When Nora Bulnes, Publisher of Selecta Magazine—a 30-year old, well-known, glossy South Florida magazine—grabbed the microphone at the recent launch of my book, Poder de Mujer, at Neiman Marcus Bal Harbor, the high profile attendees were in tears. This indisputable leader in the Miami community talked about an experience all too common among women: being the target of envious peers of the same gender. “How many of you know that I arrived in this country with $5 and a young daughter? Or how tough it was at the beginning? Throughout my life, many women envied the shoes I bought, but where were they when I needed help?” asked this powerful woman who is a frequent guest of Donald Trump and whose magazine covers the life of the rich and famous.
My new book came out in March for Women’s History Month with a picture of red stilettos on the cover to signify that women can achieve their goals with their own feminine style. Concurrently, I launched the Red Shoes Movement inviting women to wear red shoes to work as a way to show their commitment to support other women. I wish there were no need for this kind of initiative, but unfortunately, just as Mrs. Bulnes’ story demonstrated the day of the event, this is not a new problem and it hasn’t changed much in the last 30 years.
Given the multitude of obstacles that women face in gaining income parity and equal access to powerful networks in the workplace, it is sad to see our own gender-mates adding fuel to the fire. Why do women tend to be harder on each other than men are? Many theories address this issue. Some point to the evolutionary advantage of jealousy, others to the internalization of messages of oppression, sexism, and misogyny that permeate cultures everywhere.
There’s probably more than one way to explain this phenomenon, yet we have outgrown many traits that were useful at some point thousands of years ago and that no longer serve us well. What will it take for more women to realize that helping other women grow professionally is a key aspect of our survival in today’s workplace? Only when women help other women reach their full potential will we really move the needle. There will be more women executives. More woman-owned companies will have access to capital to take their businesses to the next level. And there will be a woman President of the United States.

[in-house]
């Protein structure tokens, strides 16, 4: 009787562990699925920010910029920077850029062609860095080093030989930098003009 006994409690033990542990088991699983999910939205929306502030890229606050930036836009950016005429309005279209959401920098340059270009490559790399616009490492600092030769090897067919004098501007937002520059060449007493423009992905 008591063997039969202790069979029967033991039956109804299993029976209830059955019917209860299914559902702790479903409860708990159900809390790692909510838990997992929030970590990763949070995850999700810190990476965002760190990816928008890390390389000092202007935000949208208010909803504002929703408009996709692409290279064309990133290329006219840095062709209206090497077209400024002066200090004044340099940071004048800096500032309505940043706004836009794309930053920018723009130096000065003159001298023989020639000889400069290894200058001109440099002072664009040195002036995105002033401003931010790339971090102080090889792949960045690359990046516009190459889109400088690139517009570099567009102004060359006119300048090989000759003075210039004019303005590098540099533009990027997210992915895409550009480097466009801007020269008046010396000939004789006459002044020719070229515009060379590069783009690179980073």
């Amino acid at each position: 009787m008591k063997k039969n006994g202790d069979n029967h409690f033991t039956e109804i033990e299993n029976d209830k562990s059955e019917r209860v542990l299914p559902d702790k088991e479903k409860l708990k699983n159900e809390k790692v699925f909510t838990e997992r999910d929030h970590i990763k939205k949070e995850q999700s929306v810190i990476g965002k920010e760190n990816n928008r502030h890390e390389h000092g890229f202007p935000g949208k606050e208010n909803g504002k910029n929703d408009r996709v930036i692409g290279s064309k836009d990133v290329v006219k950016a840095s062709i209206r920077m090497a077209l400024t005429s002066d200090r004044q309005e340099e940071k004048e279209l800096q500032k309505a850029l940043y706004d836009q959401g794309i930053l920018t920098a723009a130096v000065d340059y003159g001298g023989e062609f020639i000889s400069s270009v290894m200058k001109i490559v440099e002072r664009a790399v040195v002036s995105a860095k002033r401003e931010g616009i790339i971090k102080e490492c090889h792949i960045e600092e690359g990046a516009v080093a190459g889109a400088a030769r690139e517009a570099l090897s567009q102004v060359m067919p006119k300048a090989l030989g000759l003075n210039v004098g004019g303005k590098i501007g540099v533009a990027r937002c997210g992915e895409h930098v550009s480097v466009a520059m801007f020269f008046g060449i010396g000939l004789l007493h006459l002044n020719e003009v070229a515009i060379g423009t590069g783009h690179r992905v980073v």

At the Neiman Marcus cocktail party, I had the privilege to be on the receiving end of this empowering behavior. A group of strong women such as Nora Bulnes, Remedios Días Oliver, founder and CEO of All American Containers, Inc, and Beatriz Parga, renowned journalist and author of La Maestra y el Nobel (soon to become a movie,) put their power behind me. The result: not only did I get a chance to share my book and vision with an influential audience, but the guests at the event got to connect with each other. Everyone’s network got stronger and larger. Therefore, everyone’s opportunities multiplied.
I’m encouraging women to share their stories of success while wearing their Red Shoes to work as a way to create a positive movement to inspire more of us to continue to open doors for each other. Eventually, the sheer force of peer pressure will make it a norm for women to wear red stilettos to walk side by side rather than to step over each other.
Mariela Dabbah’s new book Poder de Mujer was just released by Penguin. She’s a leadership consultant for corporations and organizations, an award winning author and renown public speaker. She’s the founder and CEO of Latinos in College, a not-for-profit organization that helps students and families find everything they need to succeed in college.
Photo: Victor Villanueva @ Flickr.
Mariela Dabbah’s latest book Poder de Mujer will be out in English April 2013 by Penguin. She’s the founder and CEO of Latinos in College, a not-for-profit organization, and of the Red Shoe Movement, an initiative that invites women to wear red shoes to work on Tuesday to signal their support for other women’s careers.